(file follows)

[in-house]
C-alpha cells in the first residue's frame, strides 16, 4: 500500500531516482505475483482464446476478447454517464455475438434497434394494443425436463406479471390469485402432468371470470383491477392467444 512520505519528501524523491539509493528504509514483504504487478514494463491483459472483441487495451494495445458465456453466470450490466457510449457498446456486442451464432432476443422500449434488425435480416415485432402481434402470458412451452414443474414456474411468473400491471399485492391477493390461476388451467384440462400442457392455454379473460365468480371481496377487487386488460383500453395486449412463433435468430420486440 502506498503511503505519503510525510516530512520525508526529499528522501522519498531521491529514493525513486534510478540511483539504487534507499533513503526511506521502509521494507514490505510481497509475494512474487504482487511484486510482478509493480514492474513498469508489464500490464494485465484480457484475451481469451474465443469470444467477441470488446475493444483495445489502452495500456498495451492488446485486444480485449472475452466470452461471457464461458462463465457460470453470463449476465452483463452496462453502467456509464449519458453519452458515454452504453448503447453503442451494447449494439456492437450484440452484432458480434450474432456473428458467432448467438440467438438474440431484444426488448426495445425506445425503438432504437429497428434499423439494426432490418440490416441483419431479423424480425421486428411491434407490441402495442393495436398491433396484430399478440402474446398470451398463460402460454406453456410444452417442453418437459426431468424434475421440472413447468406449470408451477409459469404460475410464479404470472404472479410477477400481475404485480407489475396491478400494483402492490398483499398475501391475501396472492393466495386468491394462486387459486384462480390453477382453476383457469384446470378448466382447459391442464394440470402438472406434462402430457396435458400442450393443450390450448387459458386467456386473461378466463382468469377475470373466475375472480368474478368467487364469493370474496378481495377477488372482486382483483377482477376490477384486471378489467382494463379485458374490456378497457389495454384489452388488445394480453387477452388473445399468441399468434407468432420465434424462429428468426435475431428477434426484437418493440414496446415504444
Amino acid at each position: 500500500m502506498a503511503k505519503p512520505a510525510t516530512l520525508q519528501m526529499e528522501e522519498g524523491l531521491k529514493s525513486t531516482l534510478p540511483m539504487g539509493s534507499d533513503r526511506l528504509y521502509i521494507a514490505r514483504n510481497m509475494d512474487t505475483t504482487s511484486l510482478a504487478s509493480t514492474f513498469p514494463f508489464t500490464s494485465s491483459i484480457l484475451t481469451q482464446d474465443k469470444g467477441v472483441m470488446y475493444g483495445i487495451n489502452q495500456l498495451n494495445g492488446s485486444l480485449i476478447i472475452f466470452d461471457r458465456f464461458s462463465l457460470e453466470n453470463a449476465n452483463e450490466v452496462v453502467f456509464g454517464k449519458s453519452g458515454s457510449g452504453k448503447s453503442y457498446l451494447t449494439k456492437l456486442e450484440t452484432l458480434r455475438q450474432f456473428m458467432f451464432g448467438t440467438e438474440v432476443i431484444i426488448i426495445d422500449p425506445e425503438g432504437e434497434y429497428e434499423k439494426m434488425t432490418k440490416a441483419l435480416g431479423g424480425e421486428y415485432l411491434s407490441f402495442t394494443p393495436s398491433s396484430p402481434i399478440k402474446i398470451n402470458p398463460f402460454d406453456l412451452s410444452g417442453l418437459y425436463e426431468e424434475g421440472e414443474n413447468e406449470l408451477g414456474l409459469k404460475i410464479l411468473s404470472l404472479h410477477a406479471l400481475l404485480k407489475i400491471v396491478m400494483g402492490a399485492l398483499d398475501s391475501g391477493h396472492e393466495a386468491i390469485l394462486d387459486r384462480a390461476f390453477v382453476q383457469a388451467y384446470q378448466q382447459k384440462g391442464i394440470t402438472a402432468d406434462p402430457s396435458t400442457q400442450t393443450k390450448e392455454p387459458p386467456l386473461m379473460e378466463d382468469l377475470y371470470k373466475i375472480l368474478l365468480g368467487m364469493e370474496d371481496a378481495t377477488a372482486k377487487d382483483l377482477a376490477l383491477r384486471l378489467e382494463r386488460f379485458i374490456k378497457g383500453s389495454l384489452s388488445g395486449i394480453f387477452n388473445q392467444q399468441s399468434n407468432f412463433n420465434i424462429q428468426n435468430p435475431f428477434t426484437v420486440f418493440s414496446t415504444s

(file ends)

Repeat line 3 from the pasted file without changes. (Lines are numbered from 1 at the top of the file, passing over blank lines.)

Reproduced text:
Amino acid at each position: 500500500m502506498a503511503k505519503p512520505a510525510t516530512l520525508q519528501m526529499e528522501e522519498g524523491l531521491k529514493s525513486t531516482l534510478p540511483m539504487g539509493s534507499d533513503r526511506l528504509y521502509i521494507a514490505r514483504n510481497m509475494d512474487t505475483t504482487s511484486l510482478a504487478s509493480t514492474f513498469p514494463f508489464t500490464s494485465s491483459i484480457l484475451t481469451q482464446d474465443k469470444g467477441v472483441m470488446y475493444g483495445i487495451n489502452q495500456l498495451n494495445g492488446s485486444l480485449i476478447i472475452f466470452d461471457r458465456f464461458s462463465l457460470e453466470n453470463a449476465n452483463e450490466v452496462v453502467f456509464g454517464k449519458s453519452g458515454s457510449g452504453k448503447s453503442y457498446l451494447t449494439k456492437l456486442e450484440t452484432l458480434r455475438q450474432f456473428m458467432f451464432g448467438t440467438e438474440v432476443i431484444i426488448i426495445d422500449p425506445e425503438g432504437e434497434y429497428e434499423k439494426m434488425t432490418k440490416a441483419l435480416g431479423g424480425e421486428y415485432l411491434s407490441f402495442t394494443p393495436s398491433s396484430p402481434i399478440k402474446i398470451n402470458p398463460f402460454d406453456l412451452s410444452g417442453l418437459y425436463e426431468e424434475g421440472e414443474n413447468e406449470l408451477g414456474l409459469k404460475i410464479l411468473s404470472l404472479h410477477a406479471l400481475l404485480k407489475i400491471v396491478m400494483g402492490a399485492l398483499d398475501s391475501g391477493h396472492e393466495a386468491i390469485l394462486d387459486r384462480a390461476f390453477v382453476q383457469a388451467y384446470q378448466q382447459k384440462g391442464i394440470t402438472a402432468d406434462p402430457s396435458t400442457q400442450t393443450k390450448e392455454p387459458p386467456l386473461m379473460e378466463d382468469l377475470y371470470k373466475i375472480l368474478l365468480g368467487m364469493e370474496d371481496a378481495t377477488a372482486k377487487d382483483l377482477a376490477l383491477r384486471l378489467e382494463r386488460f379485458i374490456k378497457g383500453s389495454l384489452s388488445g395486449i394480453f387477452n388473445q392467444q399468441s399468434n407468432f412463433n420465434i424462429q428468426n435468430p435475431f428477434t426484437v420486440f418493440s414496446t415504444s